Board effectiveness assessments have been practised for a while in Malaysia. There are any ways of approaching this difficult subject but somehow corporate Malaysia has been able to apply some versions of assessment to meet stakeholders' expectations.
The new Code on Corporate Governance (the Code) has brought this topic to a notch higher by requiring Large Companies, those which are listed in the top 100 companies on Bursa Malaysia or those with market capitalisation exceeding RM 2 billion, to engage independent experts periodically to facilitate objective and candid board evaluations. The Code explains that independence in this context means no connection with the company, directors and major shareholders.
The Code states that the annual assessment on individual directors should the evaluation of their:
- Will and ability to critically and ask the right questions;
- Character and integrity in dealing with potential conflict of interests situations;
- Commitment to serve the company, due diligence and integrity; and
- Confidence to stand up for a point of view.
It would certain be beneficial for the individual director and the board as a whole in understanding how the above expectations were discharged. However, the assessment would not be easy for a number of reasons.
- The minutes may not be detailed enough to indicate the performance of each board member as some companies prefer to record the key issues and decisions without attributing specific remarks or points to any specific member of the board;
- Self-assessments by board members and individual board members assessing their peers may not be objective enough;
- The definition of the keywords such as "critically", "integrity", "commitment" and "confidence" may have various meanings and understood differently by different people; and
- Assigning a particular scoring with respect to each of the expectations would be highly subjective.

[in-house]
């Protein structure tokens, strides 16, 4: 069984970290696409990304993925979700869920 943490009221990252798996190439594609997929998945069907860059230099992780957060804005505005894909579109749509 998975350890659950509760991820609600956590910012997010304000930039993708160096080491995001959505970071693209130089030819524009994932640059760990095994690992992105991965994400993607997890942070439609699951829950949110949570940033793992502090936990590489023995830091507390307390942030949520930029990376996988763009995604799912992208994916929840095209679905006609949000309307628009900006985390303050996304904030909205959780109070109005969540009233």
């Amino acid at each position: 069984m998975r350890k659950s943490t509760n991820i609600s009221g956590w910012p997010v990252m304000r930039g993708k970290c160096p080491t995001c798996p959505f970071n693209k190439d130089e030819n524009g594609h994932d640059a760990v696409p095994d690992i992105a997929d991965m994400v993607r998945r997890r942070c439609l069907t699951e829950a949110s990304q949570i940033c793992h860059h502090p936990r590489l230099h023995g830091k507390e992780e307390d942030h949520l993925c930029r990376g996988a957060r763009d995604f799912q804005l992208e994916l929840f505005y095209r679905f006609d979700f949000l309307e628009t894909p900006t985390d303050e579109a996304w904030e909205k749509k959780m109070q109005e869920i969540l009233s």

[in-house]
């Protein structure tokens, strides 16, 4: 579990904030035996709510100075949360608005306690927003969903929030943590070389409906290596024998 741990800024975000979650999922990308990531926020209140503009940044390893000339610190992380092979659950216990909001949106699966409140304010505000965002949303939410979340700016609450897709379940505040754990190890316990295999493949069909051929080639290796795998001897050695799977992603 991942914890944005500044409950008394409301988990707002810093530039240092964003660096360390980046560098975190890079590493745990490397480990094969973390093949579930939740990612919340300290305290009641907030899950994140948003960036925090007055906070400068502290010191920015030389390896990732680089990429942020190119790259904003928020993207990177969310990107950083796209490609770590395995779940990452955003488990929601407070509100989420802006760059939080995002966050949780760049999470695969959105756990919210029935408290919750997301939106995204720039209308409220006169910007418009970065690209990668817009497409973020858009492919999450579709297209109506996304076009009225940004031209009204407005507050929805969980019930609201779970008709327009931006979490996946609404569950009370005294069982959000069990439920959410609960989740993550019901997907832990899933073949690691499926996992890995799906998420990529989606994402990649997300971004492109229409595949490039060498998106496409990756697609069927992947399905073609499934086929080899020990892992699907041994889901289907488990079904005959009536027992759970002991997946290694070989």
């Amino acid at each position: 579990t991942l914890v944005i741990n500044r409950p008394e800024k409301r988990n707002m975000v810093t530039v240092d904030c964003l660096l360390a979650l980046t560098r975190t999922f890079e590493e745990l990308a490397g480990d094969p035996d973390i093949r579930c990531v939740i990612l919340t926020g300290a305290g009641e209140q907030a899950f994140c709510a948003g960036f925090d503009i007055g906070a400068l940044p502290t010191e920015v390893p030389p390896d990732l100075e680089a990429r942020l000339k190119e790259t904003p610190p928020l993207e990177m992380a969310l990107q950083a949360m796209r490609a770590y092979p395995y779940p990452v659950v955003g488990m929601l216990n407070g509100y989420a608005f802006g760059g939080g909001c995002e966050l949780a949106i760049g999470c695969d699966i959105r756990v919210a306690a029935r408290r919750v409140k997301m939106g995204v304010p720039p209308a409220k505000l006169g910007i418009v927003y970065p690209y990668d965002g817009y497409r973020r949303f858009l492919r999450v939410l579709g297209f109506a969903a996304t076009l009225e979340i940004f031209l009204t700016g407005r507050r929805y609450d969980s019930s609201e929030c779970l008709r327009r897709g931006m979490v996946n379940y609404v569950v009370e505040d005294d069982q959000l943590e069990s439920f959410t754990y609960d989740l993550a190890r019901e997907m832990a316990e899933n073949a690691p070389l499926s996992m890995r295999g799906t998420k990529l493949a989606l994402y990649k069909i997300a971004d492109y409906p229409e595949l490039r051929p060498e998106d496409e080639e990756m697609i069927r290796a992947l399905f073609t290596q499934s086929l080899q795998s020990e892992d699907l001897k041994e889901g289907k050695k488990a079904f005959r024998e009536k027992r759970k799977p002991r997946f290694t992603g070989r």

However, the subjectivity and difficulty in performing the assessment should not be a factor discouraging boards to take this issue seriously. Not only such assessment fulfils the expectation of the Code but it should also allow actions to mitigate whatever gaps discovered in the process to be pursued. Like any other regulatory intervention, this exercise would lead to a long term or even a continuous journey to keep on improving performance in the boardrooms.
Like examination, board effectiveness assessments is not about looking at things at the point of assessment but should encompass a proper plan for the performance to be demonstrated at every meetings of the board or its committees, before any assessment could be made. Hence, it would helpful for boards to plan ahead in terms of improvement steps and be mindful about seeing expected outcomes to be achieved as they progress through the year.
These assessments are not for show but for the own good of individual board members in discharging their fiduciary duty. If the substance are there and positive outcomes could be demonstrated, reporting the value of the process would be just a natural step.
Let's observe how board effectiveness assessments evolve, moving forward.